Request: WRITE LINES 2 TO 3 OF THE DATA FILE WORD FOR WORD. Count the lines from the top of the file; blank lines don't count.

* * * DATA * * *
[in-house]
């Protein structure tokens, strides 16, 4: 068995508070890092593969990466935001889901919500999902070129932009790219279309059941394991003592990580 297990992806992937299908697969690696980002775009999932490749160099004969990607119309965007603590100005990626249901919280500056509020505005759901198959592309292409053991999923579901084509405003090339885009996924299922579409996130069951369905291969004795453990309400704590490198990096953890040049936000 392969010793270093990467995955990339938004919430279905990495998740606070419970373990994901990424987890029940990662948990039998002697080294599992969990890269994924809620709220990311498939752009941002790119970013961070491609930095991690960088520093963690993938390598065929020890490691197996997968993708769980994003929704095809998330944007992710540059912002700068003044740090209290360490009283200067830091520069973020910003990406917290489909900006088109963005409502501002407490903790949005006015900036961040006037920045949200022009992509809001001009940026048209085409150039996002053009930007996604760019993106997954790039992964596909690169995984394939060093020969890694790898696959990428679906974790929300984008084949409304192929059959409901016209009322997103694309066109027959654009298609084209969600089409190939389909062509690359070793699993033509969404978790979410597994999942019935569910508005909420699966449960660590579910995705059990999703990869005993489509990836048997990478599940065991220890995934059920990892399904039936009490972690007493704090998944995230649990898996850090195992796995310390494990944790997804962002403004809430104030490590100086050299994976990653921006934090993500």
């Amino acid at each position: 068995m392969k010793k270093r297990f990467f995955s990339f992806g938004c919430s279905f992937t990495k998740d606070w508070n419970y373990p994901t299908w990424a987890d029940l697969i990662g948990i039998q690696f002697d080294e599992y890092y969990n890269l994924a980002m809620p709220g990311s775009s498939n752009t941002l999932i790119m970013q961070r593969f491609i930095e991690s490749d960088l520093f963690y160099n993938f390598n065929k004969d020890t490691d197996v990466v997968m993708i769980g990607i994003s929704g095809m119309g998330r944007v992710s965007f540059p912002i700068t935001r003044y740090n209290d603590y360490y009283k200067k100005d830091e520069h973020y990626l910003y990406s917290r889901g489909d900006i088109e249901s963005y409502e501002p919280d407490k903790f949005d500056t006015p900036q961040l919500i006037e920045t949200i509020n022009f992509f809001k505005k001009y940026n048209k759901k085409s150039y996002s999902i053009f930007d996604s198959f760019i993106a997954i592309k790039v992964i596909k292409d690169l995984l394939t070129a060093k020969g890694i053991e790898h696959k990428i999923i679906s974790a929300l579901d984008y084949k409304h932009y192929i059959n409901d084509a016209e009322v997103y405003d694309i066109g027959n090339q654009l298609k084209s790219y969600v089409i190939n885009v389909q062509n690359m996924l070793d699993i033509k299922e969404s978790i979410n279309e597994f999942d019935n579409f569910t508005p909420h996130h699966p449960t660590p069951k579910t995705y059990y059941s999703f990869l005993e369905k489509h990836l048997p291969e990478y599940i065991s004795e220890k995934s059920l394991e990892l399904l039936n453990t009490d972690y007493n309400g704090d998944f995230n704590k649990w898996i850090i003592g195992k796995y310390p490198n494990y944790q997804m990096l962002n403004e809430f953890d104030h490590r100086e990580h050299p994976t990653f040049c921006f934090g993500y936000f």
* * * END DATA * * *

């Protein structure tokens, strides 16, 4: 068995508070890092593969990466935001889901919500999902070129932009790219279309059941394991003592990580 297990992806992937299908697969690696980002775009999932490749160099004969990607119309965007603590100005990626249901919280500056509020505005759901198959592309292409053991999923579901084509405003090339885009996924299922579409996130069951369905291969004795453990309400704590490198990096953890040049936000 392969010793270093990467995955990339938004919430279905990495998740606070419970373990994901990424987890029940990662948990039998002697080294599992969990890269994924809620709220990311498939752009941002790119970013961070491609930095991690960088520093963690993938390598065929020890490691197996997968993708769980994003929704095809998330944007992710540059912002700068003044740090209290360490009283200067830091520069973020910003990406917290489909900006088109963005409502501002407490903790949005006015900036961040006037920045949200022009992509809001001009940026048209085409150039996002053009930007996604760019993106997954790039992964596909690169995984394939060093020969890694790898696959990428679906974790929300984008084949409304192929059959409901016209009322997103694309066109027959654009298609084209969600089409190939389909062509690359070793699993033509969404978790979410597994999942019935569910508005909420699966449960660590579910995705059990999703990869005993489509990836048997990478599940065991220890995934059920990892399904039936009490972690007493704090998944995230649990898996850090195992796995310390494990944790997804962002403004809430104030490590100086050299994976990653921006934090993500």
């Amino acid at each position: 068995m392969k010793k270093r297990f990467f995955s990339f992806g938004c919430s279905f992937t990495k998740d606070w508070n419970y373990p994901t299908w990424a987890d029940l697969i990662g948990i039998q690696f002697d080294e599992y890092y969990n890269l994924a980002m809620p709220g990311s775009s498939n752009t941002l999932i790119m970013q961070r593969f491609i930095e991690s490749d960088l520093f963690y160099n993938f390598n065929k004969d020890t490691d197996v990466v997968m993708i769980g990607i994003s929704g095809m119309g998330r944007v992710s965007f540059p912002i700068t935001r003044y740090n209290d603590y360490y009283k200067k100005d830091e520069h973020y990626l910003y990406s917290r889901g489909d900006i088109e249901s963005y409502e501002p919280d407490k903790f949005d500056t006015p900036q961040l919500i006037e920045t949200i509020n022009f992509f809001k505005k001009y940026n048209k759901k085409s150039y996002s999902i053009f930007d996604s198959f760019i993106a997954i592309k790039v992964i596909k292409d690169l995984l394939t070129a060093k020969g890694i053991e790898h696959k990428i999923i679906s974790a929300l579901d984008y084949k409304h932009y192929i059959n409901d084509a016209e009322v997103y405003d694309i066109g027959n090339q654009l298609k084209s790219y969600v089409i190939n885009v389909q062509n690359m996924l070793d699993i033509k299922e969404s978790i979410n279309e597994f999942d019935n579409f569910t508005p909420h996130h699966p449960t660590p069951k579910t995705y059990y059941s999703f990869l005993e369905k489509h990836l048997p291969e990478y599940i065991s004795e220890k995934s059920l394991e990892l399904l039936n453990t009490d972690y007493n309400g704090d998944f995230n704590k649990w898996i850090i003592g195992k796995y310390p490198n494990y944790q997804m990096l962002n403004e809430f953890d104030h490590r100086e990580h050299p994976t990653f040049c921006f934090g993500y936000f």